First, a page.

Article

Ethanol preference in the Harrington derivation of the Maudsley Reactive and Non-Reactive strains.

Department of Social Science, Winston Salem State University, North Carolina 27110.
Alcoholism Clinical and Experimental Research (Impact Factor: 3.31). 04/1991; 15(2):170-4. DOI: 10.1111/j.1530-0277.1991.tb01849.x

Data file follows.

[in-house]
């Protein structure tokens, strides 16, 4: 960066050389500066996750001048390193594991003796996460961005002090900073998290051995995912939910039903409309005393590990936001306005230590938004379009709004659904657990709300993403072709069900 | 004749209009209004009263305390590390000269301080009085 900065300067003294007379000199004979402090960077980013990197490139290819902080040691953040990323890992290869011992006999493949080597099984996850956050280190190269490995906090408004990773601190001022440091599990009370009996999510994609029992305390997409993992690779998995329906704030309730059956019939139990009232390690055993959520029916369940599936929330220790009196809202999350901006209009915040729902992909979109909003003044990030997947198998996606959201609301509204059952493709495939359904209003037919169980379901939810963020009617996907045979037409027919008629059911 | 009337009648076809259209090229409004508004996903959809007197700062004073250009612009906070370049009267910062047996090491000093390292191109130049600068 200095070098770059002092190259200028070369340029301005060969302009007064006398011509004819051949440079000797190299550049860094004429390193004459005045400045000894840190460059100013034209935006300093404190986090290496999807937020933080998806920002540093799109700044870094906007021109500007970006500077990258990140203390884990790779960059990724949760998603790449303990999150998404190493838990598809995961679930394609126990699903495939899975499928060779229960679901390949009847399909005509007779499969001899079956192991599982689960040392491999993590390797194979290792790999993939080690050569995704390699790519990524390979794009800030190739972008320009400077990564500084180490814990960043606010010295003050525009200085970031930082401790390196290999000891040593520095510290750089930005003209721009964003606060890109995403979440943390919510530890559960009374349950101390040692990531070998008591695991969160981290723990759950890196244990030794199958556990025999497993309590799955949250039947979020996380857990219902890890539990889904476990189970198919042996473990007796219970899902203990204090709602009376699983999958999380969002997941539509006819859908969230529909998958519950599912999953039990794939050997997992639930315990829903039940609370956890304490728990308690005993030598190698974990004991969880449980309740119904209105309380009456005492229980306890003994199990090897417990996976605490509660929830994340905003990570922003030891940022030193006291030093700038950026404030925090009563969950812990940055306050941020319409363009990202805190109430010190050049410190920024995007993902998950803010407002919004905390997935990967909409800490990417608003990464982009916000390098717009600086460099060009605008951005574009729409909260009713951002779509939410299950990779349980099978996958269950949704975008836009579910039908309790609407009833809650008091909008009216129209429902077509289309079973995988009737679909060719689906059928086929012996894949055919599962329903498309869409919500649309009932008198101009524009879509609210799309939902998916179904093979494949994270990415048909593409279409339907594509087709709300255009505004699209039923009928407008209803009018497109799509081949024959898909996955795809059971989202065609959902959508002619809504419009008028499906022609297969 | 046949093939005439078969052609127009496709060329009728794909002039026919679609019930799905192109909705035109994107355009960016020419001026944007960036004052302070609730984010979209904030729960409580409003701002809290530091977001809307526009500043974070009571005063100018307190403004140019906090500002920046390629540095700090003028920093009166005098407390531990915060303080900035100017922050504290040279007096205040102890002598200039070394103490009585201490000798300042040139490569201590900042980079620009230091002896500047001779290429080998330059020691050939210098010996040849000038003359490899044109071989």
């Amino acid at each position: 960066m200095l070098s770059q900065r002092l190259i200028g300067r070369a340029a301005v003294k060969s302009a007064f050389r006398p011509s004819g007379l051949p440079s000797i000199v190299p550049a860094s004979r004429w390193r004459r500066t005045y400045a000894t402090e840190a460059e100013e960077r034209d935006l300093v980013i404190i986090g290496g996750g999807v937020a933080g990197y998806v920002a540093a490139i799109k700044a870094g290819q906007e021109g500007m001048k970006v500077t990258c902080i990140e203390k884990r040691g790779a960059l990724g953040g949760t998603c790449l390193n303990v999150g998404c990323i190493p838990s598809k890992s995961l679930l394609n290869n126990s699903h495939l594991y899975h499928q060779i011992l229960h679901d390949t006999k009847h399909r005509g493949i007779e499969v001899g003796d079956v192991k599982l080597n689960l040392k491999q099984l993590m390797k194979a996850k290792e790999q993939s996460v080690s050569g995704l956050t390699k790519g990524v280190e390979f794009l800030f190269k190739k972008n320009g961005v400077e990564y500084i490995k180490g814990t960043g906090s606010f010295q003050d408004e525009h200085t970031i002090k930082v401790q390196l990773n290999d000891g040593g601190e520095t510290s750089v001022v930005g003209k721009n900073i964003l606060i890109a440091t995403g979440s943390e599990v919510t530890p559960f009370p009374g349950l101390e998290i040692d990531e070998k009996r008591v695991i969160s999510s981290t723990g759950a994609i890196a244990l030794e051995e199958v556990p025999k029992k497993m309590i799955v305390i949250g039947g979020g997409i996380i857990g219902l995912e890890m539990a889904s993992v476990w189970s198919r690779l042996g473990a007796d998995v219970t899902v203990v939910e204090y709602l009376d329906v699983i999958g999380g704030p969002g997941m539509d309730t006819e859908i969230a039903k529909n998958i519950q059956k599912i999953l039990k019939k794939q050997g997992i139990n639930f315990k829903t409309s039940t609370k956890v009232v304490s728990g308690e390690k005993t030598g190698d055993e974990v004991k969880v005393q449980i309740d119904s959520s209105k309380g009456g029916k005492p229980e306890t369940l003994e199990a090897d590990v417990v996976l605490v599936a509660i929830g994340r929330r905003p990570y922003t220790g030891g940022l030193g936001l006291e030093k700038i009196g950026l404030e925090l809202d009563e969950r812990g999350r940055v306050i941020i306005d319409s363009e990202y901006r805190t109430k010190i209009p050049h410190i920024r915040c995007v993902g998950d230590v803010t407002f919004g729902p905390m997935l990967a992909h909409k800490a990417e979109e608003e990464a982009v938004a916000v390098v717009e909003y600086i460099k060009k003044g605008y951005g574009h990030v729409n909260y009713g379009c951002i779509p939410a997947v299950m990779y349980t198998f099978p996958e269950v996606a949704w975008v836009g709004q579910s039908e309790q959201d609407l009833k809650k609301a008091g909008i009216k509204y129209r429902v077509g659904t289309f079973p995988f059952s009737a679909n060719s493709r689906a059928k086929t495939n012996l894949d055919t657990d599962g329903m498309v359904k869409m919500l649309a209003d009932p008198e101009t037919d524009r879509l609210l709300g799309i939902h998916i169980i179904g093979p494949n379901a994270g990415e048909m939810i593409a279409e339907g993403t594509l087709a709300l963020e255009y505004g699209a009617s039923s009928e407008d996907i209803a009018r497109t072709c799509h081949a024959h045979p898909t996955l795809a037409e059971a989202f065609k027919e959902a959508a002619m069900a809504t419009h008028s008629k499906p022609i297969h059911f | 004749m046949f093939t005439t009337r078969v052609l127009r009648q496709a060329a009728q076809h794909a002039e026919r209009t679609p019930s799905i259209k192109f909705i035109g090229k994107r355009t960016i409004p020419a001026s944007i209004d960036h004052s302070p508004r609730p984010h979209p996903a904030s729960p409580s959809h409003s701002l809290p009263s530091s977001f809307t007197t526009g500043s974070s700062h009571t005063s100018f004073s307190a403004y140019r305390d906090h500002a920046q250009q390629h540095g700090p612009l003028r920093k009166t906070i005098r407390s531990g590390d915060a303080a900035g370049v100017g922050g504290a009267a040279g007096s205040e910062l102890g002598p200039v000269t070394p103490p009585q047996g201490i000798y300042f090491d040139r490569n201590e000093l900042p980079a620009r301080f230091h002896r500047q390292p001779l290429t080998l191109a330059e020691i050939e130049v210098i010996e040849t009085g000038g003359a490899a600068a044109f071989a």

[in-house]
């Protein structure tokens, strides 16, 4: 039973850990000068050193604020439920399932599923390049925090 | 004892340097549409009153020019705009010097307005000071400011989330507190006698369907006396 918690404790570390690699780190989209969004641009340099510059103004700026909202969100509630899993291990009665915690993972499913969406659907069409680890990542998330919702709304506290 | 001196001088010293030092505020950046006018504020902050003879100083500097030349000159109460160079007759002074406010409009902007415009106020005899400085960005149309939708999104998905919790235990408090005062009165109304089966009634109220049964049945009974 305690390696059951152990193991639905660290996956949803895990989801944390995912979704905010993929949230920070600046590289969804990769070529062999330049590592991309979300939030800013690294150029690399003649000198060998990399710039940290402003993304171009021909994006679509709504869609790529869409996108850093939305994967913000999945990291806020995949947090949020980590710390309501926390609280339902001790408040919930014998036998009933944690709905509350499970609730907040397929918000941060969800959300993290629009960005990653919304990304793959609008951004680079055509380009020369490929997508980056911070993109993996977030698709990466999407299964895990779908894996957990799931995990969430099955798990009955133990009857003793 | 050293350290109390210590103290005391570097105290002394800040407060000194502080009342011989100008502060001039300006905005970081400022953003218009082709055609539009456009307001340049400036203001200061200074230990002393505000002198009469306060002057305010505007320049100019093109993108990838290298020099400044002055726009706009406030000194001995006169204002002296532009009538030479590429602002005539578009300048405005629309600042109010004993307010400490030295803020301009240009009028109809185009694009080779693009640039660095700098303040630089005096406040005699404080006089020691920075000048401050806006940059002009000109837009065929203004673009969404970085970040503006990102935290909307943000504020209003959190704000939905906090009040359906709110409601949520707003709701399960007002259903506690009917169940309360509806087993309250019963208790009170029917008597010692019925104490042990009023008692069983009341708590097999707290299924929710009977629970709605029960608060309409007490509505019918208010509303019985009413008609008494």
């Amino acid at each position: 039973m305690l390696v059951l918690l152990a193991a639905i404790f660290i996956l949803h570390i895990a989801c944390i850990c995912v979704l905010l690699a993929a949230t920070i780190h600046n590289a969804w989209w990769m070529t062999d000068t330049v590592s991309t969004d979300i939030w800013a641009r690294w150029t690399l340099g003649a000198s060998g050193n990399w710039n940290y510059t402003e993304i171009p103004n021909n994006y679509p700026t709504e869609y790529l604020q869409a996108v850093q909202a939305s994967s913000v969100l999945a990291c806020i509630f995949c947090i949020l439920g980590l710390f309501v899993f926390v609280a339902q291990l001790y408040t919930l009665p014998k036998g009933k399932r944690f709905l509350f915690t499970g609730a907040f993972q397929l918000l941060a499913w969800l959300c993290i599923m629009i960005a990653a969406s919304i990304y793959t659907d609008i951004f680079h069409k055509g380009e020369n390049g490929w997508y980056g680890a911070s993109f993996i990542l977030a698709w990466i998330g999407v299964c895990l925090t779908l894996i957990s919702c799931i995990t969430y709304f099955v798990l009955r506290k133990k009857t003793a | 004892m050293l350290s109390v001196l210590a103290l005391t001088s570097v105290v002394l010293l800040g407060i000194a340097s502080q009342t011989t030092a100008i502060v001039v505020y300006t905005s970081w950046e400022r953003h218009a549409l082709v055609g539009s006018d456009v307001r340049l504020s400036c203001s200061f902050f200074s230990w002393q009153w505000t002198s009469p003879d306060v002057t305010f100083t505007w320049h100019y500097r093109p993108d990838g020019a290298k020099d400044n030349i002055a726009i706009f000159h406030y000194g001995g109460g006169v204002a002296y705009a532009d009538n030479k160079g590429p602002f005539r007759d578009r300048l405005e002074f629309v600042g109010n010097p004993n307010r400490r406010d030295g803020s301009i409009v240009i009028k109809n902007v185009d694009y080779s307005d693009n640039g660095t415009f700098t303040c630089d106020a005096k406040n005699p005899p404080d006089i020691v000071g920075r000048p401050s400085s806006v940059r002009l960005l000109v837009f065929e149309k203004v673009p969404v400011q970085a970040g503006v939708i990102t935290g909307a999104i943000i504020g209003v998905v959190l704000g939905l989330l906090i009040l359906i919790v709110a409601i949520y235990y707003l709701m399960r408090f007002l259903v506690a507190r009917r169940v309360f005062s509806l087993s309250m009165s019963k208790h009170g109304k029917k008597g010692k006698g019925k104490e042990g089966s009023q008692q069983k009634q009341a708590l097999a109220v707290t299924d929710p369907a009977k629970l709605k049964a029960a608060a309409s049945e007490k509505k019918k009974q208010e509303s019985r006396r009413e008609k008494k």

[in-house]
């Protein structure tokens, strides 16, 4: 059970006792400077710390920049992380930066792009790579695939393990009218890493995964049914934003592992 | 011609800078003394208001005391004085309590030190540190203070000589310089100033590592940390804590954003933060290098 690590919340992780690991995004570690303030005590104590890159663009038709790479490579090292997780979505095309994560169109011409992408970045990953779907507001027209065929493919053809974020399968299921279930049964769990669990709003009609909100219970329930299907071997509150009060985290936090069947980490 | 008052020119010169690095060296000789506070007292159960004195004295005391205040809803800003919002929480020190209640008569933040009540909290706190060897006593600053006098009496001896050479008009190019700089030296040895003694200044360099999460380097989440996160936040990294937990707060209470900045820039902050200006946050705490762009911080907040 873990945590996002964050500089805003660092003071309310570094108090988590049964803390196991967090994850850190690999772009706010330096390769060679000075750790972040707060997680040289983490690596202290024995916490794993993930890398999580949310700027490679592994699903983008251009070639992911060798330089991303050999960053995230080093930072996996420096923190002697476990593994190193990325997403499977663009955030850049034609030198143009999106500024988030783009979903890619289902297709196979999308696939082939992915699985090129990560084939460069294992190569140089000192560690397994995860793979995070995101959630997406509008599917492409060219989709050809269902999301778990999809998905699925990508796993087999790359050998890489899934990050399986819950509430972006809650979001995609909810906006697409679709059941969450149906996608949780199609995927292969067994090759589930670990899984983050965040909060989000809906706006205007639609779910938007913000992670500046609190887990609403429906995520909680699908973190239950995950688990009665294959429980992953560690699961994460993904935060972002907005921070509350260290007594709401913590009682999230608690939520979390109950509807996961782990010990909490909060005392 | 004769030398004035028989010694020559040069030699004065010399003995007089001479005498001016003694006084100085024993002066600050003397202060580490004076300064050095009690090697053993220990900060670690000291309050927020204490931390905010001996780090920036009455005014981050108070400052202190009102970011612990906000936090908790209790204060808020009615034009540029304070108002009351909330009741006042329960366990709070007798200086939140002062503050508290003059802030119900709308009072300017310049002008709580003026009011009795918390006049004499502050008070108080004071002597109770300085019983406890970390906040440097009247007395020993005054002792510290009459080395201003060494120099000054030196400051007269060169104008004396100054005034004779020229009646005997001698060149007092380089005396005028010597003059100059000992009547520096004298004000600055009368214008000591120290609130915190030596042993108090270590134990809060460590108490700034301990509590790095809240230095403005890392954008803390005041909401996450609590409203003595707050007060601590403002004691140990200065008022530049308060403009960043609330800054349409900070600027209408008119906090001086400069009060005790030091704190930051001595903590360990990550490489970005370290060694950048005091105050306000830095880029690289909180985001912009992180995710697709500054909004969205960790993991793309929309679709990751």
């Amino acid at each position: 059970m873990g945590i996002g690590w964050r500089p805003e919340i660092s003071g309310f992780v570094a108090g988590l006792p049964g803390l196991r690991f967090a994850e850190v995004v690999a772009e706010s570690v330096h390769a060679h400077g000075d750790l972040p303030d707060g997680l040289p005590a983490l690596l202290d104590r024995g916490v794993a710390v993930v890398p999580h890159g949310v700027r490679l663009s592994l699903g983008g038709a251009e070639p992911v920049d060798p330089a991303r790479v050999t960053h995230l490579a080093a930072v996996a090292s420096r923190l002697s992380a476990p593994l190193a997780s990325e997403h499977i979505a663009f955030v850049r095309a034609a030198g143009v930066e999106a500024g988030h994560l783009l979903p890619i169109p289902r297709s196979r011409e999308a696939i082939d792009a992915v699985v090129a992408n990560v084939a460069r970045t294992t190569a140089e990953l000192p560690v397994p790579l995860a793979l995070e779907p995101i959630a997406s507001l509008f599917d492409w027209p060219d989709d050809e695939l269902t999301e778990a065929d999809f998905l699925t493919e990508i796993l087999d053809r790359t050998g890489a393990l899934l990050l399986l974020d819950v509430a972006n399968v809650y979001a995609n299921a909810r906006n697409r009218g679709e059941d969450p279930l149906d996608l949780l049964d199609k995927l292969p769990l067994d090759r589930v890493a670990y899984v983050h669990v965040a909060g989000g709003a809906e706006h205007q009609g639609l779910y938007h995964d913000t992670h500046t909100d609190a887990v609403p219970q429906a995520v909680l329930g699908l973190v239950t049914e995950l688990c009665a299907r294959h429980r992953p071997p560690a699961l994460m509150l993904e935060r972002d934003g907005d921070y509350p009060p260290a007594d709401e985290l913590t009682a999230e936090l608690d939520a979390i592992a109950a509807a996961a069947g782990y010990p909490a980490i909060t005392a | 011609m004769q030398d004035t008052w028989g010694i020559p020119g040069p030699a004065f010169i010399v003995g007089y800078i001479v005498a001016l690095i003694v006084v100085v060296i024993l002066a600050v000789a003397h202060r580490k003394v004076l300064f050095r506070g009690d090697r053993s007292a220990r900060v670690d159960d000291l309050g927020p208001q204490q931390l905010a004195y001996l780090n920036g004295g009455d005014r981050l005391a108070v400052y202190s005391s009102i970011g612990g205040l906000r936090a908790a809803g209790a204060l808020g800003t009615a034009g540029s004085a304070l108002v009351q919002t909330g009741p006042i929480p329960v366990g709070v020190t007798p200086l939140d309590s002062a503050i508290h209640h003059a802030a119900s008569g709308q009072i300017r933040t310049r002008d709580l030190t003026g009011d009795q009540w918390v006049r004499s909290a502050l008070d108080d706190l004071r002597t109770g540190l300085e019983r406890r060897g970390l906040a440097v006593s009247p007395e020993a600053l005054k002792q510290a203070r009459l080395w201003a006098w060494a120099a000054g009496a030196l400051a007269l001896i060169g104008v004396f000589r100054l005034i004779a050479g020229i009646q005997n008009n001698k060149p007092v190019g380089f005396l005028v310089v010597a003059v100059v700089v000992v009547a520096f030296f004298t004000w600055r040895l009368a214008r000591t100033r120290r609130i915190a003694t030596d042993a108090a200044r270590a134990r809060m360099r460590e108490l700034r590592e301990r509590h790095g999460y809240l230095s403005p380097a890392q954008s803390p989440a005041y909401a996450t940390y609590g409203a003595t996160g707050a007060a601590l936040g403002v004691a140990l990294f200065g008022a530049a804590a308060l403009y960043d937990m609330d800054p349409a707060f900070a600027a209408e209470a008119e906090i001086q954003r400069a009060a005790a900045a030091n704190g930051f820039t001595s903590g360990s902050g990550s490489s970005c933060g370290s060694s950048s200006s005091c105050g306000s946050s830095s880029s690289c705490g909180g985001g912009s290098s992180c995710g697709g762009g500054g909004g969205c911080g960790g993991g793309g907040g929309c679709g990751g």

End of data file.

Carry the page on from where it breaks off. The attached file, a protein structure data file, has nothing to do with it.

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ABSTRACT Ethanol intake was explored in the Harrington derivation of the Maudsley Reactive and Maudsley Non-Reactive rat strains (MR/Har and MNRA/Har). When 5% and 10% ethanol solutions were presented as the sole source of fluid (1-bottle test), MR/Har rats, respectively, ingested 15% more, or 9% less, than their baseline water intake, whereas MNRAs ingested 6% less, or 42% less than their baseline intake. However, because MNRA/Har rats drank significantly more water than MR/Har's under ad libitum conditions (MNRA/Har, 46.6 +/- 1.83 ml; MR/Har 32.45 +/- 1.64 ml/24 hr), males and females of the two strains ingested a similar amount of ethanol in the 1-bottle test (5% ethanol, 4-7; 10% ethanol, 6-12 g/kg body weight/24 hr). In 2-bottle free-choice tests administered after an extended period of forced ethanol consumption, MR/Har male and female rats exhibited a strong ethanol preference (X = 80%) and consumed a larger amount of ethanol (MR/Har, 7-13; MNRA/Har, 6-9 g/kg body weight/24 hr) than MNRA/Har's. Across all conditions, females of both strains ingested a greater relative amount of ethanol than males. The strain difference in ethanol preference was found to be independent of prior exposure to ethanol because it was also found when 2-bottle free-choice tests were carried out in naive animals (Experiment 2). The pattern of development of ethanol preference in individual animals was characterized by abrupt onset, after variable periods of exposure to the 2-bottle choice test, and maintenance of strong ethanol preference thereafter. The extensive behavioral and biological definition of the Maudsley strains is a valuable asset in attempting to elucidate the biobehavioral correlates of ethanol preference.

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